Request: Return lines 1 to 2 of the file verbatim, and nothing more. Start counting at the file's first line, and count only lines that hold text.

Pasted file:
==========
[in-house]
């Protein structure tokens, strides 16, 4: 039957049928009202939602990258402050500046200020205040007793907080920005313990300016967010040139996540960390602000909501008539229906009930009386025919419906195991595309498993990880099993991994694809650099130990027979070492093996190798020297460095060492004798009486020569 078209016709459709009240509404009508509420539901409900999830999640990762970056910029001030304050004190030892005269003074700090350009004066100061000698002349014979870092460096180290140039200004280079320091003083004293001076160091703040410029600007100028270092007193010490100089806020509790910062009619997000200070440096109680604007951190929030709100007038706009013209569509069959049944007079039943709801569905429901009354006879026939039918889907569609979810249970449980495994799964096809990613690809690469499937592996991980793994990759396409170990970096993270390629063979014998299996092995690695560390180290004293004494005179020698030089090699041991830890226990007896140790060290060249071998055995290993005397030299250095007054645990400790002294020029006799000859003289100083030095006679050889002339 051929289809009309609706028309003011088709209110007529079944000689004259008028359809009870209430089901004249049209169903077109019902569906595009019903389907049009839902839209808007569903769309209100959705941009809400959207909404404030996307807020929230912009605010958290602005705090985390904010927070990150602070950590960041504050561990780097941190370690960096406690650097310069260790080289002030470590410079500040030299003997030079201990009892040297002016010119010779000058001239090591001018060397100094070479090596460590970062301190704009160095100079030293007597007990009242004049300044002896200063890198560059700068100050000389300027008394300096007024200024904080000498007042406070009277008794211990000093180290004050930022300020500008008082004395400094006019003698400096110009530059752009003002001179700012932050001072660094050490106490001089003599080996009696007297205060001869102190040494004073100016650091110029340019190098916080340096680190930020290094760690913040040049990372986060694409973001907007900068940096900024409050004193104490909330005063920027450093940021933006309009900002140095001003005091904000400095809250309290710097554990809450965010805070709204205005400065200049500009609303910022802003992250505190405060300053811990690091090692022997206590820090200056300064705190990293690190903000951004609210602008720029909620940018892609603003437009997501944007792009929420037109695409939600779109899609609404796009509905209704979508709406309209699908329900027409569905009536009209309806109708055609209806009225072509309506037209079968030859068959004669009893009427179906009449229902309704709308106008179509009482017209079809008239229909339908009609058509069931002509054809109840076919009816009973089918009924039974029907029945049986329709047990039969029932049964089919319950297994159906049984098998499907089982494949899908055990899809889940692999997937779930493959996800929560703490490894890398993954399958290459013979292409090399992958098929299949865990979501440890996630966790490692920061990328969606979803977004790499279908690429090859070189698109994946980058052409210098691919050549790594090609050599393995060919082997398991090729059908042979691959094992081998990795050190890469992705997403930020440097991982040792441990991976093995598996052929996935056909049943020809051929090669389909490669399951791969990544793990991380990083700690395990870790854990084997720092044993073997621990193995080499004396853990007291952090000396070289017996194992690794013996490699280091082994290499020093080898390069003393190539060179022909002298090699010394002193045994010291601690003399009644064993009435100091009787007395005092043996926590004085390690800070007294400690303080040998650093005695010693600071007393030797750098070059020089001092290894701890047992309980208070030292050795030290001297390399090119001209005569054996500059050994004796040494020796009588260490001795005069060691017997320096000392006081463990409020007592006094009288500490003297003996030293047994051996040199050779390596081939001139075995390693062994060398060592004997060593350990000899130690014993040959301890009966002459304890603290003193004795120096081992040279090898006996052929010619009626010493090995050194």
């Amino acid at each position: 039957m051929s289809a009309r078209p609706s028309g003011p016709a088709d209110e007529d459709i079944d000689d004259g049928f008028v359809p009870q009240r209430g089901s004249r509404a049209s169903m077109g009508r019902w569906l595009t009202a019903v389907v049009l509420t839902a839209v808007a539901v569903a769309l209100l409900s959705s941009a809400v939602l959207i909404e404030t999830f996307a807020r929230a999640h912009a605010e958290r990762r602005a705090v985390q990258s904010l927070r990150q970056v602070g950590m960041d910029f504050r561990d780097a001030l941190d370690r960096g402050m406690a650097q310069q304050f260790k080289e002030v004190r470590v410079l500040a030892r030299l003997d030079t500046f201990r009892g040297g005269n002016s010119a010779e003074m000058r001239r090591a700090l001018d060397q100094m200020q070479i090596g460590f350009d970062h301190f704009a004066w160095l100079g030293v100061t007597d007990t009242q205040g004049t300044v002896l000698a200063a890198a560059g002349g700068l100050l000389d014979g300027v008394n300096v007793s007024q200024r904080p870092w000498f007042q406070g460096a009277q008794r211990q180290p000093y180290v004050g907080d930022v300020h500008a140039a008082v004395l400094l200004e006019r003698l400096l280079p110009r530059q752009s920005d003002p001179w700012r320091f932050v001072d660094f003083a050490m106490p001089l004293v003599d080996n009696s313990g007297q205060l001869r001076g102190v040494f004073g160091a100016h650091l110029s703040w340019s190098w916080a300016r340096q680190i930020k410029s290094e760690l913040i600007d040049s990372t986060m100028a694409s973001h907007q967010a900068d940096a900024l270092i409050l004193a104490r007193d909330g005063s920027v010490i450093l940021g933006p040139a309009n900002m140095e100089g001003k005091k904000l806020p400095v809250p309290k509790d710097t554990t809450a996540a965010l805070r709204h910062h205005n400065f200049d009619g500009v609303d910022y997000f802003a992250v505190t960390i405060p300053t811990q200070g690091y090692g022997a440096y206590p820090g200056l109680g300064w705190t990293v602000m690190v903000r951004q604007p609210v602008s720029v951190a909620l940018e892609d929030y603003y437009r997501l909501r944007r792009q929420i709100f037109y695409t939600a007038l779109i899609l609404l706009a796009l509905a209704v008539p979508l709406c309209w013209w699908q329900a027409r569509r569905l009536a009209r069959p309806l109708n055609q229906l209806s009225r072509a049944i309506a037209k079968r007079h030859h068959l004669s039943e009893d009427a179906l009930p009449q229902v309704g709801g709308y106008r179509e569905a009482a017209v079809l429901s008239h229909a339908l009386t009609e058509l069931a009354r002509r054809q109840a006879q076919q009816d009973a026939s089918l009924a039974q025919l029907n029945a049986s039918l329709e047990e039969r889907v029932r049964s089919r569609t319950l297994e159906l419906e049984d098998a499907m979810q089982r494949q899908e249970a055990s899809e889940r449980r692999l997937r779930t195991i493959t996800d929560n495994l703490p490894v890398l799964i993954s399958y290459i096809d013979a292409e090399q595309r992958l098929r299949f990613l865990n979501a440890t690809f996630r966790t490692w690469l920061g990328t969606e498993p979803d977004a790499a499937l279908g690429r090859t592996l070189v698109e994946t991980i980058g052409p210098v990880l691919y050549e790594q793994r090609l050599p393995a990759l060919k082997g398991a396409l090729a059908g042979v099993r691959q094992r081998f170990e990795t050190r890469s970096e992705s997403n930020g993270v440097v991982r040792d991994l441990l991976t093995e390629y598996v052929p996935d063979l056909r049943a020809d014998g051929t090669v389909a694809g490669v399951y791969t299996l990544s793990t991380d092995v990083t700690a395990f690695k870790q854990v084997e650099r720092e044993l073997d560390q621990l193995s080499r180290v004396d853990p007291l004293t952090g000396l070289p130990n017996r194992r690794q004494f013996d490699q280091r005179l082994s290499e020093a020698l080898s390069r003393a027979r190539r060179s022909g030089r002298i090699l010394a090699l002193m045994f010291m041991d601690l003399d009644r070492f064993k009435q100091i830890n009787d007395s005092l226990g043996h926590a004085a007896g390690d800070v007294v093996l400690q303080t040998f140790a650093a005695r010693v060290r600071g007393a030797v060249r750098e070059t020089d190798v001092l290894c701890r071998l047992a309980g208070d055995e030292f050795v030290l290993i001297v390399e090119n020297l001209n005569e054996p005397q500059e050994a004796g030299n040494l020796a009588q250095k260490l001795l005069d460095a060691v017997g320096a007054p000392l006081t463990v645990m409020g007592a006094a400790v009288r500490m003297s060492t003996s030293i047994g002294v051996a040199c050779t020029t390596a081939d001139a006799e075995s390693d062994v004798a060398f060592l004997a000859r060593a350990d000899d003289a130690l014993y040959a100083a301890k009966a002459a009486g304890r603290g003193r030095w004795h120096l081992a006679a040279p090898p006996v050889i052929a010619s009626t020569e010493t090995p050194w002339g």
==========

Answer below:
[in-house]
């Protein structure tokens, strides 16, 4: 039957049928009202939602990258402050500046200020205040007793907080920005313990300016967010040139996540960390602000909501008539229906009930009386025919419906195991595309498993990880099993991994694809650099130990027979070492093996190798020297460095060492004798009486020569 078209016709459709009240509404009508509420539901409900999830999640990762970056910029001030304050004190030892005269003074700090350009004066100061000698002349014979870092460096180290140039200004280079320091003083004293001076160091703040410029600007100028270092007193010490100089806020509790910062009619997000200070440096109680604007951190929030709100007038706009013209569509069959049944007079039943709801569905429901009354006879026939039918889907569609979810249970449980495994799964096809990613690809690469499937592996991980793994990759396409170990970096993270390629063979014998299996092995690695560390180290004293004494005179020698030089090699041991830890226990007896140790060290060249071998055995290993005397030299250095007054645990400790002294020029006799000859003289100083030095006679050889002339 051929289809009309609706028309003011088709209110007529079944000689004259008028359809009870209430089901004249049209169903077109019902569906595009019903389907049009839902839209808007569903769309209100959705941009809400959207909404404030996307807020929230912009605010958290602005705090985390904010927070990150602070950590960041504050561990780097941190370690960096406690650097310069260790080289002030470590410079500040030299003997030079201990009892040297002016010119010779000058001239090591001018060397100094070479090596460590970062301190704009160095100079030293007597007990009242004049300044002896200063890198560059700068100050000389300027008394300096007024200024904080000498007042406070009277008794211990000093180290004050930022300020500008008082004395400094006019003698400096110009530059752009003002001179700012932050001072660094050490106490001089003599080996009696007297205060001869102190040494004073100016650091110029340019190098916080340096680190930020290094760690913040040049990372986060694409973001907007900068940096900024409050004193104490909330005063920027450093940021933006309009900002140095001003005091904000400095809250309290710097554990809450965010805070709204205005400065200049500009609303910022802003992250505190405060300053811990690091090692022997206590820090200056300064705190990293690190903000951004609210602008720029909620940018892609603003437009997501944007792009929420037109695409939600779109899609609404796009509905209704979508709406309209699908329900027409569905009536009209309806109708055609209806009225072509309506037209079968030859068959004669009893009427179906009449229902309704709308106008179509009482017209079809008239229909339908009609058509069931002509054809109840076919009816009973089918009924039974029907029945049986329709047990039969029932049964089919319950297994159906049984098998499907089982494949899908055990899809889940692999997937779930493959996800929560703490490894890398993954399958290459013979292409090399992958098929299949865990979501440890996630966790490692920061990328969606979803977004790499279908690429090859070189698109994946980058052409210098691919050549790594090609050599393995060919082997398991090729059908042979691959094992081998990795050190890469992705997403930020440097991982040792441990991976093995598996052929996935056909049943020809051929090669389909490669399951791969990544793990991380990083700690395990870790854990084997720092044993073997621990193995080499004396853990007291952090000396070289017996194992690794013996490699280091082994290499020093080898390069003393190539060179022909002298090699010394002193045994010291601690003399009644064993009435100091009787007395005092043996926590004085390690800070007294400690303080040998650093005695010693600071007393030797750098070059020089001092290894701890047992309980208070030292050795030290001297390399090119001209005569054996500059050994004796040494020796009588260490001795005069060691017997320096000392006081463990409020007592006094009288500490003297003996030293047994051996040199050779390596081939001139075995390693062994060398060592004997060593350990000899130690014993040959301890009966002459304890603290003193004795120096081992040279090898006996052929010619009626010493090995050194």